Ghee has a higher smoke point when compared to butter, so it doesn’t burn as quickly. This is perfect for sautéing or frying foods. Butter can smoke and burn at 350°F (177°C), but ghee can withstand heat up to 485°F (252°C).
Ghee also produces less toxin acrylamide when heated compared to other oils. Acrylamide is a chemical compound that develops when starchy foods are prepared at high temperatures. This chemical has been a known trusted source to increase the cancer risk in lab animals, but it’s unclear whether it also increases the cancer risk in humans.
Because ghee separates milk from fat, this butter substitute is lactose-free, making it better than butter if you have allergies or sensitivities to dairy products. When choosing between ghee and butter, it’s also important to note the different nutritional profiles for each.
Ghee has a slightly higher concentration of fat than butter and more calories. One tablespoon of ghee has about 120 calories trusted source, whereas one tablespoon of butter has about 102 calories trusted source. The differences in fat content vary based on the food manufacturer, but typically ghee has a bit more. Here’s a breakdown:
|Type of fat per tbsp.||Ghee||Butter|
|saturated||10 g||7 g|
|monounsaturated||3.5 g||3 g|
|polyunsaturated||0.5 g||0.4 g|
The fat and calorie differences between ghee and butter are negligible. So, if you’re watching your fat and calorie intake, choosing one over the other may not impact your health.
Understanding what type of FAT is healthy:
Different types of fat should be included in a healthy diet. Monounsaturated fats and polyunsaturated fats help maintain healthy cholesterol levels and offer protection against heart disease. These essential fatty acids come from olives, nuts, seeds, and fish.
Saturated fats should also be included in a healthy diet. These are known as solid fats because they become solid at room temperature. Desi Ghee is the best source of Saturated fat for vegetarians. The body breaks down fat and uses it for energy and other processes.
Unsaturated fats can lower triglycerides and cholesterol, which is why they are healthier than saturated fats. Too much-saturated fat in the blood increases cholesterol and causes plaque to form in blood vessels. As a result, it becomes harder for blood and oxygen to travel through the body. This raises the risk of stroke and heart disease.
Even though unsaturated fats are healthier, they should be consumed in moderation. Too much total fat — whether good or bad — can increase cholesterol and the risk of heart disease and stroke.
Ghee, Butter and Glycemic Index
Glycemic Index : The glycemic index depicts the effect that foods containing carbohydrates leaves on your blood sugar levels as it changes during a day with meals. The result that such foods leave on your blood sugar is compared with the glucose levels, the reference food, which has a glycemic index score of 100 as foods are classified as low, medium, or high glycemic foods.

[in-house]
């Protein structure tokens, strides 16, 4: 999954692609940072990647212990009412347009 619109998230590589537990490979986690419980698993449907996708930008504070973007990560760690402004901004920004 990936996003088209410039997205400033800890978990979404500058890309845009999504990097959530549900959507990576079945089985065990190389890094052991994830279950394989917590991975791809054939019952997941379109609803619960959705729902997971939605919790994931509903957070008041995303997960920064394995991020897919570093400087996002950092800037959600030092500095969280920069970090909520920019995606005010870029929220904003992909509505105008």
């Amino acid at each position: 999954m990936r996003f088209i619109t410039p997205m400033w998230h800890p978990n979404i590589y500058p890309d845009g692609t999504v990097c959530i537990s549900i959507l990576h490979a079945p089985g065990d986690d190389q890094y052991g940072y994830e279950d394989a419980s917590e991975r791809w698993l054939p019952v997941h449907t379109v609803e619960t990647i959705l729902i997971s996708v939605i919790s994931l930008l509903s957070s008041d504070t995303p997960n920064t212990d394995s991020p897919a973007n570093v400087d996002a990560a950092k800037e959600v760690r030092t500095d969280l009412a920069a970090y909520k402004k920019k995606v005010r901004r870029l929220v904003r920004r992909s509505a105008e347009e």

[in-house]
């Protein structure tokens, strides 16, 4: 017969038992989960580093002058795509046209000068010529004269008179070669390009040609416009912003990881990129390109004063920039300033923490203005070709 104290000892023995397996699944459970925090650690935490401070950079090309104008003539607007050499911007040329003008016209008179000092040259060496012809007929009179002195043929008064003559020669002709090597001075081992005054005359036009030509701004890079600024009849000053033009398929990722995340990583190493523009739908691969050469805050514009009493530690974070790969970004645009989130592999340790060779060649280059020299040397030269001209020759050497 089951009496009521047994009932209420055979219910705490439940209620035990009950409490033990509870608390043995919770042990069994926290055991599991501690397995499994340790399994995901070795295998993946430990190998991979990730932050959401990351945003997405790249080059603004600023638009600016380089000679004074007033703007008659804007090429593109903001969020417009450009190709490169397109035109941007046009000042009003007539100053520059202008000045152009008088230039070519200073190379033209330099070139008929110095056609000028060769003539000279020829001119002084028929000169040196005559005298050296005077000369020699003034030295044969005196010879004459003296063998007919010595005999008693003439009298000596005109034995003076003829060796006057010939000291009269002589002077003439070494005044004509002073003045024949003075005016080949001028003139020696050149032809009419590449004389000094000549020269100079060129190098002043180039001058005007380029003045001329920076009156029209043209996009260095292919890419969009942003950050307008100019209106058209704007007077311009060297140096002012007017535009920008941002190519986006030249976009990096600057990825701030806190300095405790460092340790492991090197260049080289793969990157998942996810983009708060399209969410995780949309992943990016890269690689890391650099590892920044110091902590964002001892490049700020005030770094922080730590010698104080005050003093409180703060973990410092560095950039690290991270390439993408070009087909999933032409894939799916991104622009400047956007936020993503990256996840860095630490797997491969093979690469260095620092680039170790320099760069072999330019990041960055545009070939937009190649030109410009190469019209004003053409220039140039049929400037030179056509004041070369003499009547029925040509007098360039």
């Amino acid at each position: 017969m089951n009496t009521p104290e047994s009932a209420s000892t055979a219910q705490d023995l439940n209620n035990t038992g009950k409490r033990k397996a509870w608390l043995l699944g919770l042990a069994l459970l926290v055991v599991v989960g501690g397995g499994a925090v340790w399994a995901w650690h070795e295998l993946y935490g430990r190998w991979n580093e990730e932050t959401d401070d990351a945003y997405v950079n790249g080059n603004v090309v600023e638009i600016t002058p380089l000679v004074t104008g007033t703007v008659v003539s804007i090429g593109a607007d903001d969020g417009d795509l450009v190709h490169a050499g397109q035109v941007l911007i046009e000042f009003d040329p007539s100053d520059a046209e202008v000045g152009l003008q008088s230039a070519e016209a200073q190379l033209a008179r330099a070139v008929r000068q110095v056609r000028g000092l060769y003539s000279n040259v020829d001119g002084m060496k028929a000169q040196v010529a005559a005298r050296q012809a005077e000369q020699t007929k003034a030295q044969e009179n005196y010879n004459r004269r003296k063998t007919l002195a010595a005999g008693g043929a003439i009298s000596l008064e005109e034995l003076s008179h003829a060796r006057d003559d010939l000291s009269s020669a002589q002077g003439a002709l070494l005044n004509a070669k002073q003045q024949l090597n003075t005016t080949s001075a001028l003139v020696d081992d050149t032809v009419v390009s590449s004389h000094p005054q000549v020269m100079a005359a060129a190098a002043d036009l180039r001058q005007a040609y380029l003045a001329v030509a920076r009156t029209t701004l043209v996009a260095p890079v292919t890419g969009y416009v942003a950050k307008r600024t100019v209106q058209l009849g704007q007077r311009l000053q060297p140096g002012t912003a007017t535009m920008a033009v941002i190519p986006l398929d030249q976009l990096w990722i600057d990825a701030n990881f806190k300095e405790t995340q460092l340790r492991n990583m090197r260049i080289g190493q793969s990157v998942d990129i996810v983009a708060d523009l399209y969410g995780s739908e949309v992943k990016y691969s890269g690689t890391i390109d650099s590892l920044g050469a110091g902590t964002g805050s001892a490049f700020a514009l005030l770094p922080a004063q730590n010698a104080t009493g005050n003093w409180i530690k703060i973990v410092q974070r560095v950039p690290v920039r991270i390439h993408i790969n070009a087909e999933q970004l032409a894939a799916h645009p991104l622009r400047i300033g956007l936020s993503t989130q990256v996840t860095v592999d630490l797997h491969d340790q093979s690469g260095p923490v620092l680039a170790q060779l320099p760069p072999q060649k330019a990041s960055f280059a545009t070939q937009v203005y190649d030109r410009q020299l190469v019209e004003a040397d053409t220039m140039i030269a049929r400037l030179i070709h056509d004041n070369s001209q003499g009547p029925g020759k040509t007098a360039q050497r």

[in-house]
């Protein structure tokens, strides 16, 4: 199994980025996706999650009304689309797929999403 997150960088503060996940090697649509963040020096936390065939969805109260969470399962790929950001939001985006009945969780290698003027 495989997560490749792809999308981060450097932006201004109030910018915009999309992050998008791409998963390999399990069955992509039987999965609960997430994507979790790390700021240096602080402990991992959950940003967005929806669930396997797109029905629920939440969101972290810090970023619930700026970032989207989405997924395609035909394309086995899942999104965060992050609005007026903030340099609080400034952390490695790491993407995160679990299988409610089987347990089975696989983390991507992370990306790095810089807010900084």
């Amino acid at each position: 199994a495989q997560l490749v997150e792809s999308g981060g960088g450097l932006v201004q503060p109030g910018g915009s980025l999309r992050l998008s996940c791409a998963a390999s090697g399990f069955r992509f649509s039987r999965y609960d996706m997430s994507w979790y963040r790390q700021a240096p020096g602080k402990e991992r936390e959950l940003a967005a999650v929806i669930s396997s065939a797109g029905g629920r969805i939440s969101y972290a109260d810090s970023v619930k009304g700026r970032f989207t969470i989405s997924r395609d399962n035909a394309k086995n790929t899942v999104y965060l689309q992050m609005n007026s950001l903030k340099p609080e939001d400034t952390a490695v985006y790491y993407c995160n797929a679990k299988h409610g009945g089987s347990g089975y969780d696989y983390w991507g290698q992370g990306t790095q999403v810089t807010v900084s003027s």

Butter : Butter is not part of the glycemic index as it does not consist of carbohydrates. Such foods that do not consist of carbohydrates do not directly leave any effect on the blood sugar in the same way that foods with carbohydrates generally do, and they are not involved in the glycemic index. Make sure one should limit their consumption of butter as it contains saturated fat content.
Although, since butter is produced from milk, it involves milk sugar or lactose. Even though, after processing, only a negligible quantity of lactose is left in the butter. Hence, it is not high enough to create a spike in an individual’s blood sugar level. However high in fat, butter will not leave any impact on your blood sugar. Experts recommend less than two tablespoons of butter, but if an individual has a high BMI, cholesterol, hypertension, or diabetes, consume only one teaspoon of butter or in moderate amounts as suggested.
Ghee : Those people who are suffering from diabetes are suggested to consume food with a lower Glycemic Index. Ghee works no differently, adding ghee to meals has shown to lower the overall glycemic index of the food which supports in regulating the blood sugar levels. Such foods that would lead to causing a spike in the sugars would now be controlled. Further major benefit of ghee is that it can be consumed as a topping on steamed rice, such as the addition of ghee supports in the smooth digestion of rice as rice is otherwise a problem-causing food for a person living with diabetes which can now becomes edible to some extent with medicinal properties of ghee.